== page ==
Kirby Doyle

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Kirby Doyle

Kirby Doyle (November 27, 1932 – April 5, 2003), born Stanton Doyle, was an American poet. He was featured in the New American Poetry anthology, with the so-called "third generation" of American modernist poets. He was one of the San Francisco Renaissance poets who laid the groundwork for Beat poetry in San Francisco. Doyle also wrote novels.

Life and literary work[edit]

Doyle was born in San Francisco, California. A United States Army veteran, Doyle was pursuing art and culinary studies at San Francisco State University when he published several poems in the school's literary magazine. This led to his association with Robert Duncan, Lew Welch, and Kenneth Rexroth. But Doyle stressed the directness of the spoken word over formal poetry. In the late 1950s, Doyle wrote Sapphobones, a collection of playful and evocative love poems, which cemented his literary reputation.

Words like mad exotic birds fluttering
from my thorax
whipping my speech -- moist and gaudy feathers
gone from my lips upward.

and in your sleep I awake here
have eaten an orange
have gone to the creek and bathed
listening to its thin and liquid speech
its joy to run so free and clean
Now, returning to this ragged tent
sanctuary to your sleep, your real sleep,
I wish for you waking
so that we together could take cool pause
at the hidden pond I found down stream
our bodies quick and chilled
by the water,
our bodies breathing - holding

From "Poem To A Mountain Girl"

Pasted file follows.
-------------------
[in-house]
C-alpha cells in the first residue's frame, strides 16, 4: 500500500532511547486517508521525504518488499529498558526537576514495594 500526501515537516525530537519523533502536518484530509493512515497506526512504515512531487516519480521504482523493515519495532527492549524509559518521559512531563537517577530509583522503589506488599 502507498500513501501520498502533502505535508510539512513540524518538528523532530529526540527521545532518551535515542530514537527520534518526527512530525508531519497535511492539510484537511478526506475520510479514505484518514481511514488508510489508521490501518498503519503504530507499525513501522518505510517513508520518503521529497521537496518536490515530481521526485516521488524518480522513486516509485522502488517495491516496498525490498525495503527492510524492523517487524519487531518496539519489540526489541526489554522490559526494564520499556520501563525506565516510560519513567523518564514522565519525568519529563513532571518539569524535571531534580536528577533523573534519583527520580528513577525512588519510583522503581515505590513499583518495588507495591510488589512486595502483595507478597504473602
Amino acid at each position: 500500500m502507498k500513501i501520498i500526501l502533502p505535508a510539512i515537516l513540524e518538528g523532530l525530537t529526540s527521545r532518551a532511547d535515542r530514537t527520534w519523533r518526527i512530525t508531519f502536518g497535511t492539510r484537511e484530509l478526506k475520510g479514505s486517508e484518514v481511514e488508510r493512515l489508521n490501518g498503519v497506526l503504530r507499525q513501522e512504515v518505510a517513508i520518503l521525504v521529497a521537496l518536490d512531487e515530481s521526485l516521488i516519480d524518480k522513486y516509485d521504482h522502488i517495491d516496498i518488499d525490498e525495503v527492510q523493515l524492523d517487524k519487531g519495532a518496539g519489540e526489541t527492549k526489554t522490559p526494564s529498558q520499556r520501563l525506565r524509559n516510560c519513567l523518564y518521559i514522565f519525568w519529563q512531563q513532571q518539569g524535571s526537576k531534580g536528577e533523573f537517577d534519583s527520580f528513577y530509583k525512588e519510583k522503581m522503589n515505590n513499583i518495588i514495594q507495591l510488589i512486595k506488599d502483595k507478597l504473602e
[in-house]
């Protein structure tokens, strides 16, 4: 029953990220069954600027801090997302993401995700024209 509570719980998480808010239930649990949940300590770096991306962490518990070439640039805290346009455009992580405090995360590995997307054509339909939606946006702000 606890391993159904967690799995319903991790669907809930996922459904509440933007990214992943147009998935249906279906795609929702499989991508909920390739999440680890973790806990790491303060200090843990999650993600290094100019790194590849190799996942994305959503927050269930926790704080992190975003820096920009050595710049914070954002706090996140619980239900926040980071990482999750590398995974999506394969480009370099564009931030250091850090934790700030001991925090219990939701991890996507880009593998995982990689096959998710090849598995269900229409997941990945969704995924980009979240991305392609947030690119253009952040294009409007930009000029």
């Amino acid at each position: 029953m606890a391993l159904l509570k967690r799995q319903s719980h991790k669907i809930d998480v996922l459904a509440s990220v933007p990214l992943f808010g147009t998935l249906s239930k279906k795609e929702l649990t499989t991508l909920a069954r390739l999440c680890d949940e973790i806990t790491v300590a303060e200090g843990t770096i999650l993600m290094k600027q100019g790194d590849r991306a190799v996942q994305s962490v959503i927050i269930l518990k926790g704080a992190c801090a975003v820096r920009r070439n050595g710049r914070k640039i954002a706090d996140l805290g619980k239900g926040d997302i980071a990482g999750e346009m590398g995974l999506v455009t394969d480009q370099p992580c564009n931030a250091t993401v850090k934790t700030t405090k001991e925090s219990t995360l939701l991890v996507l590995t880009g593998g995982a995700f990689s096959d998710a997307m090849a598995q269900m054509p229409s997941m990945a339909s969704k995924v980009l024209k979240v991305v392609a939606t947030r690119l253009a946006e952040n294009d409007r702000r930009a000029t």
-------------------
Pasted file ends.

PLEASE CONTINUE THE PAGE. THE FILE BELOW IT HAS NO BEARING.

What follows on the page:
His work appeared alongside that of Jack Kerouac, Lawrence Ferlinghetti, and Allen Ginsberg in the Spring, 1958 issue of Chicago Review, which was devoted to "San Francisco Renaissance" writers. Several of his poems were published on broadsheets by the Communication Company, the publishing arm of the Diggers.

Although his work maintained the directness of colloquial speech, it could also be lyrical and rhapsodic. Doyle's poems were sometimes humorous. He was a Romantic at heart. He adored the works of John Keats, Emily Dickinson and the great 'projective verse' of Charles Olson.

Doyle was a mainstay of the North Beach literary scene in San Francisco from the late seventies until his incarceration in Laguna Honda hospital for dementia and the effects of diabetes. Prior to that he had lived for long stretches of time on communes near Mount Tamalpais. The poet Michael McClure said of him: "He was a handsome, big-smiled Irish American rascal. He was an original Beat, loose-jointed, with a great laugh. His poetry was beautiful stuff."

Doyle died on April 5, 2003 in Laguna Honda Hospital in San Francisco.[1] He was one of the few writers of the San Francisco Renaissance who were both born and died in the city.[1]


  • Sapphobones (Poets Press, 1966)
  • Ode to John Garfield (Communication Company, 1967)
  • Angel Faint (Communication Company, 1968; Deep Forest,1991)
  • Happiness Bastard (Essex House, 1968; a novel). (Happiness Bastard, like Kerouac's On the Road, was produced on one continuous scroll of paper run through a typewriter, and the sole copy is in the Kirby Doyle Archive in the possession of Tisa Walden which also includes the unpublished Opus Pre American Ode, and other handwritten papers.
  • The Collected Poems of Kirby Doyle (Greenlight Press,1983)
  • After Olson (Deep Forest,1984)
  • The Questlock: Gymnopaean of A. Dianaei O'Tamal (Deep Forest,1987)
  • Lyric Poems (City Lights, 1988)
  • Crime, Justice & Tragedy and Das Erde Profundus (Deep Forest,1989)
  • Pre American Ode (unpublished)
  • White Flesh (unpublished; novel)

NEWS FLASH: the Doyle papers were acquired by The Mandeville Special Collections Library at San Diego in 2012; and the scroll of Happiness Bastard was acquired by Harvard University in 2014. Tisa Walden


  • Howls, Raps & Roars: Recordings from the San Francisco poetry renaissance (compilation) (Universal Music Group, 1963; Fantasy Records 1993). Click HERE to listen to Doyle read Angel Faint from this compilation (you must have Windows Media Player).

Further reading[edit]

  • Phillips, Rod. Forest Beatniks and Urban Thoreaus. Peter Lang Publishing (2000).


External links[edit]